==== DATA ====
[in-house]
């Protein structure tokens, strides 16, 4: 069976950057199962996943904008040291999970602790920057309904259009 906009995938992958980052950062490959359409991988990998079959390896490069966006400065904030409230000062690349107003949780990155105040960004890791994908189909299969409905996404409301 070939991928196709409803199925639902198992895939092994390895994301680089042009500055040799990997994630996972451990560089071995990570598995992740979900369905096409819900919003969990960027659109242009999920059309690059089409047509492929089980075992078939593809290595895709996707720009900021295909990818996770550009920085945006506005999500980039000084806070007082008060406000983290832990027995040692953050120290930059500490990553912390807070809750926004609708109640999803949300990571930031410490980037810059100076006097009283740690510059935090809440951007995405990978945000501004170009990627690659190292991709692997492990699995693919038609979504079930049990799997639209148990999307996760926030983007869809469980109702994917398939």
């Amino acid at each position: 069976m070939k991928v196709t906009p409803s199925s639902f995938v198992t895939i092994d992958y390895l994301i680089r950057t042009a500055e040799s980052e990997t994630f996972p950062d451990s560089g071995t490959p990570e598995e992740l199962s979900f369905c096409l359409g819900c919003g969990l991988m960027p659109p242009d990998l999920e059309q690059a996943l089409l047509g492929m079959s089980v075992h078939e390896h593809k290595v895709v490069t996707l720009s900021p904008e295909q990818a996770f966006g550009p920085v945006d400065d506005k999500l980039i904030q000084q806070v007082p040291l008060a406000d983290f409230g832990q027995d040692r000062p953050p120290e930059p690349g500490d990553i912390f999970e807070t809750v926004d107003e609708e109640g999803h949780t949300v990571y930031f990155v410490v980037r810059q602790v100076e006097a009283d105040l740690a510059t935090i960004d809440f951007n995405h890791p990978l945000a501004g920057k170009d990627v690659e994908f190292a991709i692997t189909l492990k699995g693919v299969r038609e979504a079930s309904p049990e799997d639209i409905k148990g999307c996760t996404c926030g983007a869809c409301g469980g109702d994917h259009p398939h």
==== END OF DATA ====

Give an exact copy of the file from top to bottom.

[in-house]
């Protein structure tokens, strides 16, 4: 069976950057199962996943904008040291999970602790920057309904259009 906009995938992958980052950062490959359409991988990998079959390896490069966006400065904030409230000062690349107003949780990155105040960004890791994908189909299969409905996404409301 070939991928196709409803199925639902198992895939092994390895994301680089042009500055040799990997994630996972451990560089071995990570598995992740979900369905096409819900919003969990960027659109242009999920059309690059089409047509492929089980075992078939593809290595895709996707720009900021295909990818996770550009920085945006506005999500980039000084806070007082008060406000983290832990027995040692953050120290930059500490990553912390807070809750926004609708109640999803949300990571930031410490980037810059100076006097009283740690510059935090809440951007995405990978945000501004170009990627690659190292991709692997492990699995693919038609979504079930049990799997639209148990999307996760926030983007869809469980109702994917398939």
């Amino acid at each position: 069976m070939k991928v196709t906009p409803s199925s639902f995938v198992t895939i092994d992958y390895l994301i680089r950057t042009a500055e040799s980052e990997t994630f996972p950062d451990s560089g071995t490959p990570e598995e992740l199962s979900f369905c096409l359409g819900c919003g969990l991988m960027p659109p242009d990998l999920e059309q690059a996943l089409l047509g492929m079959s089980v075992h078939e390896h593809k290595v895709v490069t996707l720009s900021p904008e295909q990818a996770f966006g550009p920085v945006d400065d506005k999500l980039i904030q000084q806070v007082p040291l008060a406000d983290f409230g832990q027995d040692r000062p953050p120290e930059p690349g500490d990553i912390f999970e807070t809750v926004d107003e609708e109640g999803h949780t949300v990571y930031f990155v410490v980037r810059q602790v100076e006097a009283d105040l740690a510059t935090i960004d809440f951007n995405h890791p990978l945000a501004g920057k170009d990627v690659e994908f190292a991709i692997t189909l492990k699995g693919v299969r038609e979504a079930s309904p049990e799997d639209i409905k148990g999307c996760t996404c926030g983007a869809c409301g469980g109702d994917h259009p398939h």